17.     I have already indicated that I do not consider that the matters raised by Pembroke Road Association relating to the height of buildings point demonstrate that my decision to refuse a judicial review remedy on this ground involves a point of law of exceptional public importance.

18.     The final points on which a certificate is  sought under s.50A(7) of the 2000 Act relate to my decisions to adjourn the proceedings to give the Board an opportunity to amend condition 26 of the permission in exercise of powers conferred by s.146A(1)(iii) of the 2000 Act, and to  dismiss the application for judicial review following the Board order dated 18 October 2021. This substituted an amended condition 26 in lieu of the condition which I found to be ineffective. 

19.     I am not persuaded that my decisions on these matters involve any point of law of exceptional public importance or that there could be any serious debate on the issue of whether a planning authority could use the power given by s.146A(1)(iii) of the 2000 Act to amend the ineffective planning condition in this case. I agree with the submissions of Derryroe on this point.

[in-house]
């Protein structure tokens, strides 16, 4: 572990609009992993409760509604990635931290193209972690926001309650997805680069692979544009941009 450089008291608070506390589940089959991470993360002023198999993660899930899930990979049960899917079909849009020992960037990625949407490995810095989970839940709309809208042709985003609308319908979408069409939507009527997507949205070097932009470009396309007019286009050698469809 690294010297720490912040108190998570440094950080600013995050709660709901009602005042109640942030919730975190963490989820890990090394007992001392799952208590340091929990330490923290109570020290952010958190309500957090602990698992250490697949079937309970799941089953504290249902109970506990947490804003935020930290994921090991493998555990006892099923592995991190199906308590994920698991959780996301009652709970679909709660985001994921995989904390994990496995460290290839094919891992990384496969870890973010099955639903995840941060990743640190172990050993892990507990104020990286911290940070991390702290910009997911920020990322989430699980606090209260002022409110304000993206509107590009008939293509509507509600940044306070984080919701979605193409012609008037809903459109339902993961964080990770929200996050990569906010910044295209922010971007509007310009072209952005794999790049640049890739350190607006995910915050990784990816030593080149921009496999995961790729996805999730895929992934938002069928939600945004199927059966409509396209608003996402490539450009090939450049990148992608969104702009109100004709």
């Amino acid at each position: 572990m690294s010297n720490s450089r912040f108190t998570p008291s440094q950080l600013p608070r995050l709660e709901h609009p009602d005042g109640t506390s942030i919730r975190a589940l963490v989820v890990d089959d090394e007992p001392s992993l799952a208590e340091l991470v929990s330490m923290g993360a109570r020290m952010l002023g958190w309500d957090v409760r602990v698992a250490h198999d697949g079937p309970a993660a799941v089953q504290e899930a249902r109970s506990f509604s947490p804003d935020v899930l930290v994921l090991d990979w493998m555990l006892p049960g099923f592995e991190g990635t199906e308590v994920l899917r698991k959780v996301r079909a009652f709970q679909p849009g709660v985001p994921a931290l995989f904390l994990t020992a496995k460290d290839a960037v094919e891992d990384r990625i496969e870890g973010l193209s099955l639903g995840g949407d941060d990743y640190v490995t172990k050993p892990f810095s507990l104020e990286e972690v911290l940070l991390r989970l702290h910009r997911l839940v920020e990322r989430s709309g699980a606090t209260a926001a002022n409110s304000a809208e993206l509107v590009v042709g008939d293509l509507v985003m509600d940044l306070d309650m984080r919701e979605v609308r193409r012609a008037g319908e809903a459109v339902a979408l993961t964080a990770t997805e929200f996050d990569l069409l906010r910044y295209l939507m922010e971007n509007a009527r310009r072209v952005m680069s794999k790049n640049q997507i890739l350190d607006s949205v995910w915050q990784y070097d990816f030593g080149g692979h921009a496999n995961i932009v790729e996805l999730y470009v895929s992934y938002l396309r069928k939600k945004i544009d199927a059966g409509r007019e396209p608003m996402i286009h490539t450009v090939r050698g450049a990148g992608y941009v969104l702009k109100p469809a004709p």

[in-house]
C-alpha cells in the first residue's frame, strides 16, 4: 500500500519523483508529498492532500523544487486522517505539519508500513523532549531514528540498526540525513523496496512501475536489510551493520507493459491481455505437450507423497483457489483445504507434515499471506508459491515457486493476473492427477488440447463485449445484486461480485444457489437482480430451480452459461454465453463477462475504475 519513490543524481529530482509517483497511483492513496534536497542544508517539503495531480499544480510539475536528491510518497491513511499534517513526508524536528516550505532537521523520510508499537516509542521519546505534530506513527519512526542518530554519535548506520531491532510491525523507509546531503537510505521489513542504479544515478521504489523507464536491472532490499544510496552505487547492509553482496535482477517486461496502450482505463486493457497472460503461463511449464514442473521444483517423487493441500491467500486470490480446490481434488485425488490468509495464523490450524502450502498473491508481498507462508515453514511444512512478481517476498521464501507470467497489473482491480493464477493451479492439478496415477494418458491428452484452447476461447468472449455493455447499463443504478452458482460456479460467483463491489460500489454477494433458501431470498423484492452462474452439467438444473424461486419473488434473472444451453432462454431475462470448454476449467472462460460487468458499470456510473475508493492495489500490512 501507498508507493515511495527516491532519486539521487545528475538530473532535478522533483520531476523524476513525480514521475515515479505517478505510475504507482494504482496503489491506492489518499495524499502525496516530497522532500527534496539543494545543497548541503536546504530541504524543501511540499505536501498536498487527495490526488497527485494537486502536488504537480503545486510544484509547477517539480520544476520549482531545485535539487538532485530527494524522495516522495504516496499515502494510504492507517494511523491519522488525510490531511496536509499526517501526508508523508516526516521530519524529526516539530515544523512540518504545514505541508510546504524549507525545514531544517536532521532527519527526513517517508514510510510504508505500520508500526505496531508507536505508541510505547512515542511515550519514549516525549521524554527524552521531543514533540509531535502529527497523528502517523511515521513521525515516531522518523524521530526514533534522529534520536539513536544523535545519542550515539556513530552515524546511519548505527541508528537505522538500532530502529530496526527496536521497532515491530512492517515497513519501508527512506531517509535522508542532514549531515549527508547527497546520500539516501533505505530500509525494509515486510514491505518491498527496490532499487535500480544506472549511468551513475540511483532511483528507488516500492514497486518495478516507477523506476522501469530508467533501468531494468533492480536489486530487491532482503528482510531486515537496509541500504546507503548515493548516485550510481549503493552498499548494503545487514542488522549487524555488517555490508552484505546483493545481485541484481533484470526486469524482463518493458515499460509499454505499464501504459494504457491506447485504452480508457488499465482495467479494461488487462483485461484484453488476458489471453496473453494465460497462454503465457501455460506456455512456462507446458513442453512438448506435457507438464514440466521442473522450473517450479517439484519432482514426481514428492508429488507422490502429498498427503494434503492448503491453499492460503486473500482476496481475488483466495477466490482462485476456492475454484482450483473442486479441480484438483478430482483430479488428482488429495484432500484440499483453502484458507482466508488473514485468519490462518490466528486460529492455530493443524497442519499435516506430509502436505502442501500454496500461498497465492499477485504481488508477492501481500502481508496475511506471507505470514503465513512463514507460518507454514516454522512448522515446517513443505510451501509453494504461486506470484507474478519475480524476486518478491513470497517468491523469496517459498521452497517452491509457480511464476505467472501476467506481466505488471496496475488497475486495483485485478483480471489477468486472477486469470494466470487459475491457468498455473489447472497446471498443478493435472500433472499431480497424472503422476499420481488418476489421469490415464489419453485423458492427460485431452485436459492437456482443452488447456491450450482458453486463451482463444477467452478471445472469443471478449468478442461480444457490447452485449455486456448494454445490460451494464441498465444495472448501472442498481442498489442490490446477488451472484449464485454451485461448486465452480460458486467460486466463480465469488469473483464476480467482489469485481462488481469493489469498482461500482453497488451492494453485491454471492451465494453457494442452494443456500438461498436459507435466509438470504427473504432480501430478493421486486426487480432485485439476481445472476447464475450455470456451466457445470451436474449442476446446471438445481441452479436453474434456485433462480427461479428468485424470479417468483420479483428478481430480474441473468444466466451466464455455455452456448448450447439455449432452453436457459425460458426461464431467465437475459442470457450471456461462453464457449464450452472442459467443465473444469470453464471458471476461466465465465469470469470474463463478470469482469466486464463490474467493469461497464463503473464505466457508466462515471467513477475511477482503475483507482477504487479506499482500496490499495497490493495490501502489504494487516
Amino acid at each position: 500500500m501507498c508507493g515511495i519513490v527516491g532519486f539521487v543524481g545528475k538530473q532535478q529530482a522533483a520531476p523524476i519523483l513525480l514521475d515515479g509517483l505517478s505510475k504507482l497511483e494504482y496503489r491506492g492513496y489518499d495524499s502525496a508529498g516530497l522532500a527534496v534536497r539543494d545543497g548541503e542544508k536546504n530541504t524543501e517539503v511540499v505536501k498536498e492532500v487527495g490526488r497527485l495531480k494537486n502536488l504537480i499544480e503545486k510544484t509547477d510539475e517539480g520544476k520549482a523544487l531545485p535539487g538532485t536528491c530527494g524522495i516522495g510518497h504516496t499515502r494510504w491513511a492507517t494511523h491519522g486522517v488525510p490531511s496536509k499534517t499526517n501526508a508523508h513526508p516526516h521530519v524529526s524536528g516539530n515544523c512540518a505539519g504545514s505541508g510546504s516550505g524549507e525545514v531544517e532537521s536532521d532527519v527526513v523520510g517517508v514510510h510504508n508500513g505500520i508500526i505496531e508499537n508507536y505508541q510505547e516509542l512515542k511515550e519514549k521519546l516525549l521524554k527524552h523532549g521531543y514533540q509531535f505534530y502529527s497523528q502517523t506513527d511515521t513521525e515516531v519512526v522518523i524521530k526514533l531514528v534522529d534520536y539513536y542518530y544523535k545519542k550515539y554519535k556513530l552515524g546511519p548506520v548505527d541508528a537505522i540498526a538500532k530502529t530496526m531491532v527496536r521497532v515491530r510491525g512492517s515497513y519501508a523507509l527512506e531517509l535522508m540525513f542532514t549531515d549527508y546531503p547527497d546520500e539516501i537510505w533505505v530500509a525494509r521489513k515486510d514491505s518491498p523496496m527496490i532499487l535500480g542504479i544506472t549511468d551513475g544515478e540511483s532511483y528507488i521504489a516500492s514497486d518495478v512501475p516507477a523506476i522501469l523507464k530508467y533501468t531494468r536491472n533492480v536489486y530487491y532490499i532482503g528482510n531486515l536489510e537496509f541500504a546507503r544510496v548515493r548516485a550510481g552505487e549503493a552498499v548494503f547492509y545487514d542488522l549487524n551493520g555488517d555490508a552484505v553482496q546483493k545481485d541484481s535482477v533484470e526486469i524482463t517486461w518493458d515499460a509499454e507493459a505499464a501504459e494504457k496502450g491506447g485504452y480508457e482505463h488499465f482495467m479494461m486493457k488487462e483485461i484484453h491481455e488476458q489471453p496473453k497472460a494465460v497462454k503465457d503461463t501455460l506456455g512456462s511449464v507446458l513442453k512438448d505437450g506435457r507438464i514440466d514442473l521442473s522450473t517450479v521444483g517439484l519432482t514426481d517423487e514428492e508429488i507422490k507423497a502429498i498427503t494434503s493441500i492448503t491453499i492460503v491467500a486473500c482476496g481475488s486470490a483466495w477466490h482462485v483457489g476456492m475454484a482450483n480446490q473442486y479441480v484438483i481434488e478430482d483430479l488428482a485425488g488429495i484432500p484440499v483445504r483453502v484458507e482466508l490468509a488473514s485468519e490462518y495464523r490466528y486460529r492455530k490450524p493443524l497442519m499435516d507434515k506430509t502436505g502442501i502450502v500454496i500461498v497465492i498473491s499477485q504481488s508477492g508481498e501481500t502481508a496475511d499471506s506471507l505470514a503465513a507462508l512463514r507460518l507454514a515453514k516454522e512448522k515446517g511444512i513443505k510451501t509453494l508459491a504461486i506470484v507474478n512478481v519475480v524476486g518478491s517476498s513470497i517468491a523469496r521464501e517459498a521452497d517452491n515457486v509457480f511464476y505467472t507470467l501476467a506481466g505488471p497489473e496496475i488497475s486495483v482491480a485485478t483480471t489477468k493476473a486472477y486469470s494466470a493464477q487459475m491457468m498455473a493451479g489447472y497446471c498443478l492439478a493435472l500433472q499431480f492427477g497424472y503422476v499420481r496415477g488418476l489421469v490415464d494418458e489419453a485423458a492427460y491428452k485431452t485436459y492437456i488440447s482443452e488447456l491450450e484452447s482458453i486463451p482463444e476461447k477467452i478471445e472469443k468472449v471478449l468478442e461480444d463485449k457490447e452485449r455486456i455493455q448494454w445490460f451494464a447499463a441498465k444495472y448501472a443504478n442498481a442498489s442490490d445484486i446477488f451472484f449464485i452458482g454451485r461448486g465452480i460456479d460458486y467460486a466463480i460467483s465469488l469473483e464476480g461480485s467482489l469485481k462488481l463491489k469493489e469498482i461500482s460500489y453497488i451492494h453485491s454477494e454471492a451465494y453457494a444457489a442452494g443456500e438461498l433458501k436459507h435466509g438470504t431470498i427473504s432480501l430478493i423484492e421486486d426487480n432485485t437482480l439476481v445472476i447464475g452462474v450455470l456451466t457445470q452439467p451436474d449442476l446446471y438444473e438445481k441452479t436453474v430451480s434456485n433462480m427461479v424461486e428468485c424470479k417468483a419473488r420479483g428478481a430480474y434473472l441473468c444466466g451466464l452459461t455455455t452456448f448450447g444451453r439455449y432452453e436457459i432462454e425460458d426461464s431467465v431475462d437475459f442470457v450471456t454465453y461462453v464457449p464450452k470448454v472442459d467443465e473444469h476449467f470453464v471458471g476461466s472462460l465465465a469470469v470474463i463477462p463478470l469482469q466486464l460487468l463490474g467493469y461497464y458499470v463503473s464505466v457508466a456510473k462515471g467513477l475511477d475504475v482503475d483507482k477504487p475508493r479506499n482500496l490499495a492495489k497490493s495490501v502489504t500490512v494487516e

20.     This application for judicial review will be dismissed. Pembroke Road Association will be awarded half the costs of the judicial review application against the Board. These costs will include any reserved costs relating to the application for leave and other matters.  The costs awarded will be assessed by adjudication in default of agreement. Derryroe will bear its own costs.